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The 5 Best Words for Subject Lines (and 5 to Avoid)

With so many emails per day and so little time to connect, subject lines are crucial.

While there are no “magic” words for subject lines, there are a few keywords that have shown great success in increasing open rates (how many people on an email list open a particular email) and engagement rates (the number of unique email recipients who opened an email or clicked on a link in an email over time).

Here are the top performers:

  1. Alert: Emails with the word “alert” in their subject lines have a higher likelihood of being opened and clicked through, according to a study by Adestra.
  2. Bulletin: Emails with the word “bulletin” also have a higher likelihood of being opened and clicked through.
  3. Daily or Weekly: Date-specific keywords can be highly effective, but only to an extent. The word “daily” has a slightly higher open rate, as does the word “weekly,” but “monthly” is not as strong overall.
  4. News: Content pieces that have the word “news” in the subject line generally perform well.
  5. Names: In some cases, personalizing a subject line can help with open rates. For example, a Sheriff’s department (and GovDelivery client) discovered that when their Sheriff or officer’s name was included in the subject line, their open rates doubled.

On the other hand, there are number of keywords that can be detrimental to open and engagement rates, including:

  1. Free: Near the top of the list of words to avoid for email subject lines is “free” due to overuse. It can also harm a sender’s reputation.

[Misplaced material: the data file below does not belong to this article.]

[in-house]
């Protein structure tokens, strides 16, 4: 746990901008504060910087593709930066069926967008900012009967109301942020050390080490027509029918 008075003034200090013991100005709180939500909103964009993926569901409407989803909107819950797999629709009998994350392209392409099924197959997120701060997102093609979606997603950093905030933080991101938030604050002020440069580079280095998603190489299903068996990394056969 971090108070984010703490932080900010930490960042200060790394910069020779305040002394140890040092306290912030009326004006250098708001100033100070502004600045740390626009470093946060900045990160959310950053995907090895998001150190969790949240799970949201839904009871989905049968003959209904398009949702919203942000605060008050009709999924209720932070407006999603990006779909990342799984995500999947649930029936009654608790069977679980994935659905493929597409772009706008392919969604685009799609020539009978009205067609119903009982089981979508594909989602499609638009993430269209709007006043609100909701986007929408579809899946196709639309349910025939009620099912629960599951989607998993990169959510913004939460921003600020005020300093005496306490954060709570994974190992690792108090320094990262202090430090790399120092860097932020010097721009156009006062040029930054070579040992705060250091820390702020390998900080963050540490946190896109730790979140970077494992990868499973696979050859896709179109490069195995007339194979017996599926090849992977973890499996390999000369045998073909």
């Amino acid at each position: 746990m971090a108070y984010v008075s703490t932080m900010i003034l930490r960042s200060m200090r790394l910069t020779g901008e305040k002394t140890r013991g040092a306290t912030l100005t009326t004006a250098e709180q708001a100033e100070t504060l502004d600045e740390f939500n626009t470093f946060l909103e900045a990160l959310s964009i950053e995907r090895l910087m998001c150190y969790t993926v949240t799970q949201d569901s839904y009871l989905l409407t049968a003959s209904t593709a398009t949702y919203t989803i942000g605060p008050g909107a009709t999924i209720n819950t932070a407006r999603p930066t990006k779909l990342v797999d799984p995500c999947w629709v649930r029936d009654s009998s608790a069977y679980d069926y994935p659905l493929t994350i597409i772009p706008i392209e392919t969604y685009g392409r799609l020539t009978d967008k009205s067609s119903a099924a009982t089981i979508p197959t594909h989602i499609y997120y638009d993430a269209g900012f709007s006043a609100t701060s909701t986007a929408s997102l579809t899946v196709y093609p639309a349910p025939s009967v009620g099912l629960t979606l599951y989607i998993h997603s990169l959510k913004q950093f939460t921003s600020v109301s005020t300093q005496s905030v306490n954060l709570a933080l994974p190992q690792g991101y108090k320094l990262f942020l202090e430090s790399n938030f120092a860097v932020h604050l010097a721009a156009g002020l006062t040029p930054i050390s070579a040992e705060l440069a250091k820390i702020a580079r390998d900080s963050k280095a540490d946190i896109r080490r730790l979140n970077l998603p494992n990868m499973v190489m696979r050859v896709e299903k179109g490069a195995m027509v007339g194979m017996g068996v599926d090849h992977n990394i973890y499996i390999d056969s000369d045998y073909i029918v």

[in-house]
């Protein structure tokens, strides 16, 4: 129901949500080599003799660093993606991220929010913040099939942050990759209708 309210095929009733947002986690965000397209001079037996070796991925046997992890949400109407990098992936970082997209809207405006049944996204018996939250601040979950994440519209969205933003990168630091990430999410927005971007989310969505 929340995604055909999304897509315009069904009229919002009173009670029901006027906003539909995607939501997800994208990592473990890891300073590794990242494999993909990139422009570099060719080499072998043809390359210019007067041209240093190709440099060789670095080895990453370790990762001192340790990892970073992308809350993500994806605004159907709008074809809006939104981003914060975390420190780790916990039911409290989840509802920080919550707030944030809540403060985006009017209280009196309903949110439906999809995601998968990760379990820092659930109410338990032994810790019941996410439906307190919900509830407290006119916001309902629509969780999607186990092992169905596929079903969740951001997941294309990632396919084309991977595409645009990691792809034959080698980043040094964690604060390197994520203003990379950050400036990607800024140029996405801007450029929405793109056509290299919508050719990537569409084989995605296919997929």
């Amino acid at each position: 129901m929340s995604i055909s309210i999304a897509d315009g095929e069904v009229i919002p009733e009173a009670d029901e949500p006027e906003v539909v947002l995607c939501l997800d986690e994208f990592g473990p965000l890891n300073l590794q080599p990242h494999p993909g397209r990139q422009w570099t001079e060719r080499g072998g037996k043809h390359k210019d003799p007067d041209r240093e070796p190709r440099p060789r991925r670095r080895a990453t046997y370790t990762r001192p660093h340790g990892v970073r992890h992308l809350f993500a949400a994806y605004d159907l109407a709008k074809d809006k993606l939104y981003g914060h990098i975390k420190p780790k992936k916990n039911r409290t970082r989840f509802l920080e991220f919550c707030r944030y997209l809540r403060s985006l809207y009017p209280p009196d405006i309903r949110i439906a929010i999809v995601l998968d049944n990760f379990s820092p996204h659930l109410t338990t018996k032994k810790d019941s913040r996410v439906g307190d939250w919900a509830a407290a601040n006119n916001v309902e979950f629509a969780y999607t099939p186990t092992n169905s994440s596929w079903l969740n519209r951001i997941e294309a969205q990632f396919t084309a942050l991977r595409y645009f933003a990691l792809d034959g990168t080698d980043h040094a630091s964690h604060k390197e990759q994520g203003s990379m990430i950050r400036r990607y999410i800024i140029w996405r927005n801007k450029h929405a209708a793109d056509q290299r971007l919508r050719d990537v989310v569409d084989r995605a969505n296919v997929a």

2. $$$: Symbols and emojis are usually triggers for SPAM filters.
  3. Guaranteed: Naturally, the word “guaranteed” can bring on a level of skepticism by a reader, and are quickly dismissed or deleted.
  4. Report: While “bulletin” has strong results in terms of open and engagement rates, “report” does not fare well. If you are sending a report, whitepaper or journal to readers, try using descriptor words instead.
  5. Earn: The word “earn” can be associated with money-making plans, which readers are not interested in if they don’t know you.

There are no “perfect” words for increasing open or engagement rates, but there are other considerations that can contribute to your success:

Be Relevant: Make your subject line relevant to what your audience wants to hear from you.
Consider Timing: Capitalizing on a news hook or something timely can have a great impact on open and engagement rates.
Add in a “Call to Action:” When referencing a call to action in your subject line, be clear and simple. Use words like “Enroll,” “Meet up” or “Sign up!”
Experiment: By A/B testing different subject lines or calls to action, such as a button or an image instead of hyperlinked text, for example, to see if you can drive more click-throughs.

Do you have examples of words that have worked well for your organization’s email campaigns? Let us know at info@granicus.com